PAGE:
Oberwerk 20x80LW

Garrett 20x80LW

There are higher quality options such as the Oberwerk 20x80 Deluxe III or the Garrett 20x80 WP-CF MkII which have improved mechanical and optical quality.

Rich

#8 Tim Gilliland

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Posted 21 February 2013 - 12:26 PM

Rich, I am replaceing a pair of RA88 Apogee's. I have a nice Manfrotto tripod that I intend to use with the replacements. Thanks for the links, I will look at these also. I really am disappointed having lost my binos just as the best year for comets ever is getting going.

And I was hoping to hold the price down since I don't use them frequently.

#9 Rich V.

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Posted 21 February 2013 - 12:36 PM

Another plus with the higher grade 20x80s is that they operate at their full 80mm aperture (or very nearly); the Skymasters and other LW 80mms have internal light path restrictions so actually have an effective aperture of around 72mm, FWIW.

Rich

#10 Tim Gilliland

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Posted 21 February 2013 - 12:49 PM

So the ones you linked don't have the aperture restrictions?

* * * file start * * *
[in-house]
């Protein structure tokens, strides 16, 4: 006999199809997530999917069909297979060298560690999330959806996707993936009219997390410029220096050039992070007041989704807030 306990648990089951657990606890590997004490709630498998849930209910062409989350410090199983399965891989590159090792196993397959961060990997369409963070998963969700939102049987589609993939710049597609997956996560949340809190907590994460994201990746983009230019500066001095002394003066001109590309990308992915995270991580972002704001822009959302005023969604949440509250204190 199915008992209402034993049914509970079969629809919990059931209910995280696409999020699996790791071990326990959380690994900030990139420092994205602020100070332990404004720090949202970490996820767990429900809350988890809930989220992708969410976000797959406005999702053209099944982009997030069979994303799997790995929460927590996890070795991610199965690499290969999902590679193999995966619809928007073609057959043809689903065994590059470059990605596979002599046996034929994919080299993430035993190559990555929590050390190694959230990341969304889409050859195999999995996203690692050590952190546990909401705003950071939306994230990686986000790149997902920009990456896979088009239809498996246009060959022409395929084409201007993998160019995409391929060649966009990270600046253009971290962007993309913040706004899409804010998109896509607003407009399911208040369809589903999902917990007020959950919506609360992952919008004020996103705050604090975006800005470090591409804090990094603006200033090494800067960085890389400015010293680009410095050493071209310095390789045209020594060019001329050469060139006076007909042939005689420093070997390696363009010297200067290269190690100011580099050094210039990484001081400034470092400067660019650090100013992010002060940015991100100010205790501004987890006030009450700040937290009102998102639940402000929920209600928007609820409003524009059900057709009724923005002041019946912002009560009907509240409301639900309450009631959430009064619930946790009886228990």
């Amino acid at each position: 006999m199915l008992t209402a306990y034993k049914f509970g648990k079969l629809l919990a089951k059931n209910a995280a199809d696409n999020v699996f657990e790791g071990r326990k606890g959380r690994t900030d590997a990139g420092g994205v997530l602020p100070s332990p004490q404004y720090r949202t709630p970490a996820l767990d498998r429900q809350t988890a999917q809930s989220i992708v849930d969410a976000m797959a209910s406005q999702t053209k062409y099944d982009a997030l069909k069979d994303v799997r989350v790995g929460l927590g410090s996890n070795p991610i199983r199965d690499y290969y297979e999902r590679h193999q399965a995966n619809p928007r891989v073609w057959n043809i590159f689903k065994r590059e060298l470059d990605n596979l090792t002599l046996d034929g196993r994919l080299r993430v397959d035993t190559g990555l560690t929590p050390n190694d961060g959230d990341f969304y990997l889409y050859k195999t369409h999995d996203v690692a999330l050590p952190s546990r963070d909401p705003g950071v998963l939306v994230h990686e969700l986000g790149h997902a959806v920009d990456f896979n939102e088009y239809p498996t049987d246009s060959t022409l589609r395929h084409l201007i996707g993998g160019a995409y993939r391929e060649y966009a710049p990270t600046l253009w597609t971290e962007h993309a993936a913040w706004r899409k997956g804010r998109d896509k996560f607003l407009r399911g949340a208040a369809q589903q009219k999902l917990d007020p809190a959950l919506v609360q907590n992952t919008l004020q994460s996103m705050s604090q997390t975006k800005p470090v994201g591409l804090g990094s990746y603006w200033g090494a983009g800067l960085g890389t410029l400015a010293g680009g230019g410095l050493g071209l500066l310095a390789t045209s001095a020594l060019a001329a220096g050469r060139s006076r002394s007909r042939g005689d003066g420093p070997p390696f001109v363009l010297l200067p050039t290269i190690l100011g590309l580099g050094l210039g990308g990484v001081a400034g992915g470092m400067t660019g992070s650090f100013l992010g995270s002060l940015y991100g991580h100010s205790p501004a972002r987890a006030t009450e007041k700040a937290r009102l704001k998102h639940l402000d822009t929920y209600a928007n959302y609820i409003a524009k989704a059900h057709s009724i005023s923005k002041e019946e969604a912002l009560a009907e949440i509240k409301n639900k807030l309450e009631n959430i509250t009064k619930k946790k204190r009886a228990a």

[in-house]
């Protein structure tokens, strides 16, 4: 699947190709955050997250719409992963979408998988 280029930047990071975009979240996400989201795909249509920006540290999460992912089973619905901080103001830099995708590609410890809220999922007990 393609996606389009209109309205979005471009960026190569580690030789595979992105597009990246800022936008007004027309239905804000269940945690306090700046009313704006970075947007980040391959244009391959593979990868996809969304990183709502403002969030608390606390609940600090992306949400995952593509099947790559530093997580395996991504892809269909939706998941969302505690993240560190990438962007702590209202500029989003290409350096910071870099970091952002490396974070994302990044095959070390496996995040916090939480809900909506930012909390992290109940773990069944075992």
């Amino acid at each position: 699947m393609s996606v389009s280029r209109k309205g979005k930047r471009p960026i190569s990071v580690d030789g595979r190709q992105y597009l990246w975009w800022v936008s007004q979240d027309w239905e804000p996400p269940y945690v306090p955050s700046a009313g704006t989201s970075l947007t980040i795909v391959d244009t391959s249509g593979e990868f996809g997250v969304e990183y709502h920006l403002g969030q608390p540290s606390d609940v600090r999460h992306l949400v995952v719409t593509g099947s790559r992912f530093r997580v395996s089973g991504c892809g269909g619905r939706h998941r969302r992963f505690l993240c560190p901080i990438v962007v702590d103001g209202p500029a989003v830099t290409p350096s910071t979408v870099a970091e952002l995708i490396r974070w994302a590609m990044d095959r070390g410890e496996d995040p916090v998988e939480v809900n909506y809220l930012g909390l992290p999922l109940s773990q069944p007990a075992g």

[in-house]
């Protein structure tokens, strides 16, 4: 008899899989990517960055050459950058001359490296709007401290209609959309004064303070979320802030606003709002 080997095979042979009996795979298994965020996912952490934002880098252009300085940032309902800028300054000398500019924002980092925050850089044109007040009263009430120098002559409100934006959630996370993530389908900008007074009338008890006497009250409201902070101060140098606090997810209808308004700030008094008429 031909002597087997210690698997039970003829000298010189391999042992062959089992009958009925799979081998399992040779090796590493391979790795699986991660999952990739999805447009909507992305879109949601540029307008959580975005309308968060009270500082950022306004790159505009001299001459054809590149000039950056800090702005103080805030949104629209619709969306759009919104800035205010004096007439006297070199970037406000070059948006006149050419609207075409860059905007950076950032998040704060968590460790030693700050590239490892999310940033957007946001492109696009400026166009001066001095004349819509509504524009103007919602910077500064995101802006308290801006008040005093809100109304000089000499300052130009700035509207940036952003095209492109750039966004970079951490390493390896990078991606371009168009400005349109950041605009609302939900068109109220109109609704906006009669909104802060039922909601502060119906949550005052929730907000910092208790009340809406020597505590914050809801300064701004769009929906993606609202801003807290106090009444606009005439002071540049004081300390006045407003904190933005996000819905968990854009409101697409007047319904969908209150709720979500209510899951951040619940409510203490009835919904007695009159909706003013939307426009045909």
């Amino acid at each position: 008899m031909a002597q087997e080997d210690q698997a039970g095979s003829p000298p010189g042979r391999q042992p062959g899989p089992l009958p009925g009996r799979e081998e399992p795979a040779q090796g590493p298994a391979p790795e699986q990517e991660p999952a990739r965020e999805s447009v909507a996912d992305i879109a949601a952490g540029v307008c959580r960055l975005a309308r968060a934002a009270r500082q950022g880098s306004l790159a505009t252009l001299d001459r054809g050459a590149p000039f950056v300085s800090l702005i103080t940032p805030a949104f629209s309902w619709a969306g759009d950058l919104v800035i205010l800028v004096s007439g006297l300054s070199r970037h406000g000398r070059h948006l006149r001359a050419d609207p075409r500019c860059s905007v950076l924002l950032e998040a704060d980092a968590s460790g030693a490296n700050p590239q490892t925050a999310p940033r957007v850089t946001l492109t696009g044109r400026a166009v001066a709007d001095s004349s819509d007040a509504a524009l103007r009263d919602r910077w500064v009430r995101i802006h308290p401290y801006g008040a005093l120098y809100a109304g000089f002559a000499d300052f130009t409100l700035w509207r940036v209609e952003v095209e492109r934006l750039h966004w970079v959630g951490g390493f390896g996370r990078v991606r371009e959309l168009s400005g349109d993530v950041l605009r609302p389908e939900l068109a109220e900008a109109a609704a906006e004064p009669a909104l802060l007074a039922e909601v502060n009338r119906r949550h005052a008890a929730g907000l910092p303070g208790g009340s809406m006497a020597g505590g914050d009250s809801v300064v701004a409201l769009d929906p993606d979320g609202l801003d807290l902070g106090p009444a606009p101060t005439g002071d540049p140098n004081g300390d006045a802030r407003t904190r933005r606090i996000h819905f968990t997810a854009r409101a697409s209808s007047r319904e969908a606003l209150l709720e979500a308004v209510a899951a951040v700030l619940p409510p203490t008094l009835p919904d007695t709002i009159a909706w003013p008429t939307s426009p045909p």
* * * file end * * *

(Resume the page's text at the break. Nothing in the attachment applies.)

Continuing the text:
#11 KennyJ

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Posted 21 February 2013 - 12:54 PM

If anyone wants binoculars with around 80mm of true aperture,they could consider getting some 20x90s like I did,which have around 82mm of clear aperture.

They are still of the same mediocre quality as many 20x80s,but at least the extra aperture is there!

You can also improve the image quality considerably by masking them down to 50mm or 60mm. The increased focal ratio works wonders!

Kenny

#12 Rich V.

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Posted 21 February 2013 - 01:14 PM

So the ones you linked don't have the aperture restrictions?



The Oberwerk 20x80 Deluxe III or the Garrett 20x80 WP-CF MkII are based on the Kunming United BA10 series which are not restricted like the LW binos. These have the more robust prism design of the premium BA8 binoculars sold as the Ultras/Signatures by these vendors.

Rich

#13 guangtou

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Posted 21 February 2013 - 05:58 PM